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Utah’s loss Monday night not only eliminated them from the playoffs, it also marked the end of a broadcast era for the Jazz.

And in a minor way, the Suns, too.

Announcing his retirement after calling more than 3,000 games with the Jazz, longtime play-by-play man “Hot” Rod Hundley got his initial taste of the main chair by calling the action for the Suns in his first season in the Valley in 1970. An interim fill-in after the sudden death of team broadcaster Bob Vache, “Hot” Rod vacated his analyst seat to do play-by-play the very next night.

As he told the Deseret Morning News in 2003, he remembered his first call as the Suns winning the tip and future Suns Ring of Honor great Dick Van Arsdale scoring on a layup.

“I made it sound like we won the world championship,” Hundley was quoted. “The first thing you have to learn is to control your voice, the ups and downs, and not try to overpower.”

Paired with former Suns Head Coach-turned color man Johnny “Red” Kerr for the remainder of that season, Hundley’s foray calling the action was a quick one, moving back to the analyst seat a year later under new play-by-play man Joe McConnell. Two years later, he teamed up with another new broadcast partner, Al McCoy, for two seasons.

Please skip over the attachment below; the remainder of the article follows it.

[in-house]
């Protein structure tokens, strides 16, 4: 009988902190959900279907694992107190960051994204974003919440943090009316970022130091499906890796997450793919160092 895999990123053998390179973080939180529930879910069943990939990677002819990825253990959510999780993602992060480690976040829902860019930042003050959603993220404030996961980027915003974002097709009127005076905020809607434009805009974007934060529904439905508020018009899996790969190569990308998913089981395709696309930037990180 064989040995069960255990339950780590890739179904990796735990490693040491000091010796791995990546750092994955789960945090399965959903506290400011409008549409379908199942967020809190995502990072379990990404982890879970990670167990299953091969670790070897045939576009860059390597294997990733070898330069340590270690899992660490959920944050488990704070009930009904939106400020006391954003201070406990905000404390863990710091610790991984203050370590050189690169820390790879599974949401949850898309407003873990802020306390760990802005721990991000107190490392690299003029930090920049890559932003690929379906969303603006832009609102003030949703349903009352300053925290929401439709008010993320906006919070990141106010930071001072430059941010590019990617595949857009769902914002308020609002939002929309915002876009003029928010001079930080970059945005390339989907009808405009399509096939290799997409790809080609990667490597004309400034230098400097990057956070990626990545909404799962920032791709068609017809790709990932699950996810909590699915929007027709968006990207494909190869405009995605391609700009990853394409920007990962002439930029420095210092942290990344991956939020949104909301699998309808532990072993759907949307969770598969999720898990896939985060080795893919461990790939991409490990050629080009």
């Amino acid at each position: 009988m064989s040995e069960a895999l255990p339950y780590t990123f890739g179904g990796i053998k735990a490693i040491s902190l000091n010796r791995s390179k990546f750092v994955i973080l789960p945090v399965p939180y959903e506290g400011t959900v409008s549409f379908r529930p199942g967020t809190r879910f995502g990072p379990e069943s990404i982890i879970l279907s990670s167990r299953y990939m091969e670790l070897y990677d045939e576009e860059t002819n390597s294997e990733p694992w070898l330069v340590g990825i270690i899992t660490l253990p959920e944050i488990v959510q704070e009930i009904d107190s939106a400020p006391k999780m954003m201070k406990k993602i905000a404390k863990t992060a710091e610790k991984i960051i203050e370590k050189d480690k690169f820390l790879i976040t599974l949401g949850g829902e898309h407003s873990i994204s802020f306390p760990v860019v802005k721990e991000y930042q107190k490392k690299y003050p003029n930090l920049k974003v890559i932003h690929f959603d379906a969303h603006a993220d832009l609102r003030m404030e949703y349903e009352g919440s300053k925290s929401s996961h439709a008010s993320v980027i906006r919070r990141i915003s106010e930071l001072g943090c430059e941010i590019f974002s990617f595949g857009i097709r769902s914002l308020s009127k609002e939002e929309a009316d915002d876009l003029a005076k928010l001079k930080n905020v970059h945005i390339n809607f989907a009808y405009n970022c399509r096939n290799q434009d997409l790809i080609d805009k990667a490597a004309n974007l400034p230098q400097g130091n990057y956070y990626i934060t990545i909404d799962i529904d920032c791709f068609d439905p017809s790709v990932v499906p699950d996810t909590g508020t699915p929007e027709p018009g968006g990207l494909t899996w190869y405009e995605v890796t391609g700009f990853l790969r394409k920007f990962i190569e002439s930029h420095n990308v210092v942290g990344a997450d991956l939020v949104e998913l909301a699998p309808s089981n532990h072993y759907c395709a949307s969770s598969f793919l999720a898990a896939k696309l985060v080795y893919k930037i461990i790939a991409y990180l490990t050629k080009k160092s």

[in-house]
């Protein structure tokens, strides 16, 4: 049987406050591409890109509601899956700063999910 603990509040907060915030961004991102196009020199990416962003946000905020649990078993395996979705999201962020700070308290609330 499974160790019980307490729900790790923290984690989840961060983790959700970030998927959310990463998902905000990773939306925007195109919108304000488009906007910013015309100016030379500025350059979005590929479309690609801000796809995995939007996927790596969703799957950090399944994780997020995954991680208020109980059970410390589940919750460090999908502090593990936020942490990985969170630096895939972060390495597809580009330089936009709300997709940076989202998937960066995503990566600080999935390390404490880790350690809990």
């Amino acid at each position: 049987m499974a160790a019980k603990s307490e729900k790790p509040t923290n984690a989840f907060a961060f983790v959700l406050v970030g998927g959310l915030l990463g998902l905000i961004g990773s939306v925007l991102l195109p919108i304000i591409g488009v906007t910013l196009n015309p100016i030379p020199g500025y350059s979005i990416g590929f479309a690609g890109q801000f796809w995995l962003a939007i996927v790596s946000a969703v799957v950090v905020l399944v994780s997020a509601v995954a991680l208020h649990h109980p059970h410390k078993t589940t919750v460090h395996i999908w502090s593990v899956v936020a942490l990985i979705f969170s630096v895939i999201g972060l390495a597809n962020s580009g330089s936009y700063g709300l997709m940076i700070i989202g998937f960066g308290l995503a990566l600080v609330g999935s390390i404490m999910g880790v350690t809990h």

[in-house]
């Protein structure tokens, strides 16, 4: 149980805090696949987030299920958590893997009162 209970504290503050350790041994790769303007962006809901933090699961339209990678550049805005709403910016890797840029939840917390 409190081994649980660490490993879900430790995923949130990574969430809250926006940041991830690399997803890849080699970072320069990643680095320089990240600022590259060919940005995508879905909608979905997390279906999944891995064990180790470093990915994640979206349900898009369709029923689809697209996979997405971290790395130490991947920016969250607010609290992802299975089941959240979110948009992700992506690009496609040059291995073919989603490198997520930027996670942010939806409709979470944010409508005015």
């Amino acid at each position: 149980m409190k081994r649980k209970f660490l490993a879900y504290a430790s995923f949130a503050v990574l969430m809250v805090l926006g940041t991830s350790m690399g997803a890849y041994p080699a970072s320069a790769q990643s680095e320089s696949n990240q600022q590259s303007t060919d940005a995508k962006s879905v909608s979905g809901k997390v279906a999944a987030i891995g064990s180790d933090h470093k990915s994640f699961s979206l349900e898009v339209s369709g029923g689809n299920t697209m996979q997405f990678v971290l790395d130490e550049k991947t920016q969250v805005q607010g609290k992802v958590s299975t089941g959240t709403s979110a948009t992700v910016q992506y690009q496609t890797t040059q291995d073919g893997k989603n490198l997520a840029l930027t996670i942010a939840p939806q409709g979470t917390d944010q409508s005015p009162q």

“Hot Rod was my first analyst and my first color partner,” McCoy told Suns.com. “He taught me the NBA ropes on and off the court. We had a fun time and a great relationship. He’s the best. He was my color announcer and went on to become one of the most revered play-by-play announcers in the NBA.”

Before his retirement Monday, Hundley was the last remaining member of the original Jazz staff from the team’s inaugural 1974 season in New Orleans, that also included the franchise’s subsequent relocation to Utah five years later.

Much like McCoy in 2007, Hundley was also honored for his electronic broadcast contributions to the game and awarded the Curt Gowdy Media Award from the Naismith Memorial Basketball Hall of Fame in 2003. Of course, this was just one of many peaks in his basketball life, including collegiate success at West Virginia University, a No. 1 overall selection in the 1957 NBA Draft, two NBA All-Star selections and countless games behind the mic as a broadcaster for the Jazz, Suns and Lakers.

“He was a guy who had lived basketball from the ground up,” McCoy added. “He was an All-American in college and an NBA All-Star. He had a tremendous knowledge of the game and tremendous insight into the game. He provided that with me as an analyst, and then he went on to do the same for many years as a play-by-play announcer for the Jazz.

“He was a unique, outgoing personality that loved basketball and the fans, and it came through in his broadcasts.”

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